17. 17. “rule of thumb”: the thickness of sediment needed to fill a basin is ~ 2.3 times the depth of water that the sediment replaces ho= 1km hc hm (hs-ho) water C= 2800 m= 3400 a= 3300 hs=? crust mantle lithosphere s= 2300 C= 2800 m= 3400 sediment crust mantle lithosphere depth of equal compensation
18. 18. EXAMPLE 2B Sediment filling – Alarcon Basin example Determine the maximum water depth in the Alarcon Basin from your profile or spreadsheet. Calculate how much sediment would be needed to fill the Alarcon Basin up to sea level.
19. 19. ho( a- w) hs = a- s) ho= 1km hc hm (hs-ho) = water C= 2800 m= 3400 a= 3300 3 (3.3-1.0) (3.3-2.3) hs=? crust mantle lithosphere s= 2300 C= 2800 m= 3400 = 6.9 km sediment crust mantle lithosphere depth of equal compensation
20. 20. EXAMPLE 3 How does crustal thinning effect the depth of sedimentary basins? 1 hc1= 30km 2 Z crust mantle hm1= 90km lithosphere hc2 crust hm2 mantle lithosphere ha Newly-formed basin Thin crust and mantle lithosphere to half of original. How deep a basin forms in response to thinning? Solve for Z. Note: ha = hc1 + hm1 - hc2 - hm2 - Z
21. 21. c(hc1) + m(hm1) = w(Z) + c(hc2) + m(hm2) + a(ha) 30 c + 90 m = w(Z) + 15 c + 45 m + a(120-15-45-Z) 30 c + 90 m = Z w + 15 c + 45 m + 60 a- Z a Z( a- w) = 60 a-45 m-15 c 1 hc1= 30km 2 Z crust mantle hm1= 90km lithosphere hc2 crust hm2 mantle lithosphere ha Note: ha = hc1 + hm1 - hc2 - hm2 - Z
22. 22. Z( a- w) = 60 a-45 m-15 c If the new basin is filled by water, what is its depth (Z)? 1 hc1= 30km 2 Z crust mantle hm1= 90km lithosphere hc2 crust hm2 mantle lithosphere ha A: Fill with water ( w = 1.01 g/cm2) 60 a-45 m-15 Z= ( a – w) c
23. 23. Z( a- w) = 60 a-45 m-15 c If the new basin is filled by water 1 hc1= 30km 2 Z crust mantle hm1= 90km lithosphere hc2 crust hm2 mantle lithosphere ha A: Fill with water ( w = 1.01 g/cm2) 60 a-45 m-15 Z= ( a – w) c 60(3.3)- 45(3.4)-15(2.8) = (3.3-1.01) 3.00 = 2.29 = 1.31 km for water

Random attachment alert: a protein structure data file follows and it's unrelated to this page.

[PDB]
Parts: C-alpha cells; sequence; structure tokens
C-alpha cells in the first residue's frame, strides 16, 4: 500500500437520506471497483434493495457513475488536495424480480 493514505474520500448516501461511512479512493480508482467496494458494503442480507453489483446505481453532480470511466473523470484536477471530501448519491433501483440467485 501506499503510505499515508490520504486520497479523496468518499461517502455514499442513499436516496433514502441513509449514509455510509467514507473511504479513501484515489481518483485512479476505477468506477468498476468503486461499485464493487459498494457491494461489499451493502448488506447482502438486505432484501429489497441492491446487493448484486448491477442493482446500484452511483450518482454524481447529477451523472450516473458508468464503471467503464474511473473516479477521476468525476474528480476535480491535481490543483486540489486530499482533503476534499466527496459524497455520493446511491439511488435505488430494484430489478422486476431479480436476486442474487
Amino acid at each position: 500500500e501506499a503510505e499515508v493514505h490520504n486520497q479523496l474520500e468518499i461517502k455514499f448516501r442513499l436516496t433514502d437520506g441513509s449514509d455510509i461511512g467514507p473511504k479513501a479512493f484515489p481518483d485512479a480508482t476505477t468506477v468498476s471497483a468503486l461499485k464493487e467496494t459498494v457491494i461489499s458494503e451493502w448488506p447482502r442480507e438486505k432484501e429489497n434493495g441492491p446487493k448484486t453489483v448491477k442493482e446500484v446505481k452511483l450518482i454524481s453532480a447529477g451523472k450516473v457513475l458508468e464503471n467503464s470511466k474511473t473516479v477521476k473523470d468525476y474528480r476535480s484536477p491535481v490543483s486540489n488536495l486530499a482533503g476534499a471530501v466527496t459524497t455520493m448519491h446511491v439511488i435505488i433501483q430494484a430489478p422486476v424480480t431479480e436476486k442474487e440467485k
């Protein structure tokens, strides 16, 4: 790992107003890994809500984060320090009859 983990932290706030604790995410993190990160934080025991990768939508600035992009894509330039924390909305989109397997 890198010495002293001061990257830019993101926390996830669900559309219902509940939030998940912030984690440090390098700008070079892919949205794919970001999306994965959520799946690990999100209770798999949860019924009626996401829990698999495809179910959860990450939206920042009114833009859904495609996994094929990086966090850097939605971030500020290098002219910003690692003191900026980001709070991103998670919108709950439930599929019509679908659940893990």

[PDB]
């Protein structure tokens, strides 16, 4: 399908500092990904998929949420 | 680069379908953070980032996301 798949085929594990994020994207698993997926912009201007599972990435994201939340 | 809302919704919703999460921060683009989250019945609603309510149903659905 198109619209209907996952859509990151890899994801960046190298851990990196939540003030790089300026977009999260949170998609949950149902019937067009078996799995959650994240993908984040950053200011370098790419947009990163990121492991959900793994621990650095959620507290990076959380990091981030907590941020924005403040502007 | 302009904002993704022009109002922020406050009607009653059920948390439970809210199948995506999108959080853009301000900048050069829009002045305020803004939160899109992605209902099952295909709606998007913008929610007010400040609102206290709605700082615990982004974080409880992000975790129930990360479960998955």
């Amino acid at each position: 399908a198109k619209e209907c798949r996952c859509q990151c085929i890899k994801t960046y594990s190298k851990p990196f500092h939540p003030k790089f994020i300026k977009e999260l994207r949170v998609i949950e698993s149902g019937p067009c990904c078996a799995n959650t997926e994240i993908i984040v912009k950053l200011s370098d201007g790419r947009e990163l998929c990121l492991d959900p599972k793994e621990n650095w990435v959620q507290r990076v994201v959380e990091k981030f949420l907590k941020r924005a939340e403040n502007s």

24. 24. Z( a- w) = 60 a-45 m-15 c B: Fill with sediment If the new basin is filled by sediment, ( = 2.3 g/cm2) w what is its depth? 60 a-45 m-15 c 1 2 Z= ( a – w) Z hc1= crust hc2 30km crust hm1= mantle litho90km sphere hm2 ha mantle lithosphere
25. 25. Z( a- w) = 60 a-45 m-15 c Basin is formed: A: fill with water B: fill with sediment 1 Z hc1= crust hc2 30km mantle hm1= 90km lithosphere hm2 ha B: Fill with sediment ( s = 2.3 g/cm2) 2 crust mantle lithosphere 60 a-45 m-15 Z= ( a – s) c 60(3.3)- 45(3.4)-15(2.8) = (3.3-2.3) 3.00 = 1.0 = 3.0 km for sediment
26. 26. EXAMPLE 3B Use Upper Delfin Basin sediment fill and crustal thickness to estimate amount of thinning of mantle lithosphere. 1 hc1 hm1 crust mantle lithosphere 2 hc2 = Sediment thickness crust mantle hm2= lithosphere Mantle lithosphere removed
27. 27. Location map, Northern Gulf of California Delfin Basin Tiburon Basin
28. 28. Interpreted seismic line, Delfin Basin and Tiburon Basin Low-angle detachment fault intrusions Thickness of sediments and crust are interpreted from seismic lines
29. 29. Minimum thicknesses, Delfin Basin Sediments 4 km Metasediments 4 km Intrusions 0.4 km Other 1 km from Dorsey, 2010, Table 1
30. 30. EXAMPLE 3B Use Upper Delfin Basin sediment fill and crustal thickness to estimate amount of thinning of mantle lithosphere. 1 hc1= 35km crust hs=4km hc2= ~10km? mantle hm2= hm1= litho- ?km ?km sphere 2 Sediment thickness crust mantle lithosphere Mantle lithosphere removed
31. 31. Notes, 9-20-13 Example 3b - another G of CA example – how much mantle lithosphere has been removed? *“inversion” of the question. First solve for amt of sed fill, 2nd measure crust and sed. Thickness and solve for amt of mantle lithosphere removed] Dorsey 2010 Geology paper – table of approximate sediment & metasediment fill in basin (Salton Trough and other northern G of CA basins) Need 1) initial (pre-rifting crustal thickness – Martin-Barajas paper in press, or Couch et al. ‘91??) *~35 km+ 2) Thinned crust (either in Couch, or in an existing Martin-Barajas lead or co-author) [~ 14ish, of which 7ish is sed.s + metased.s]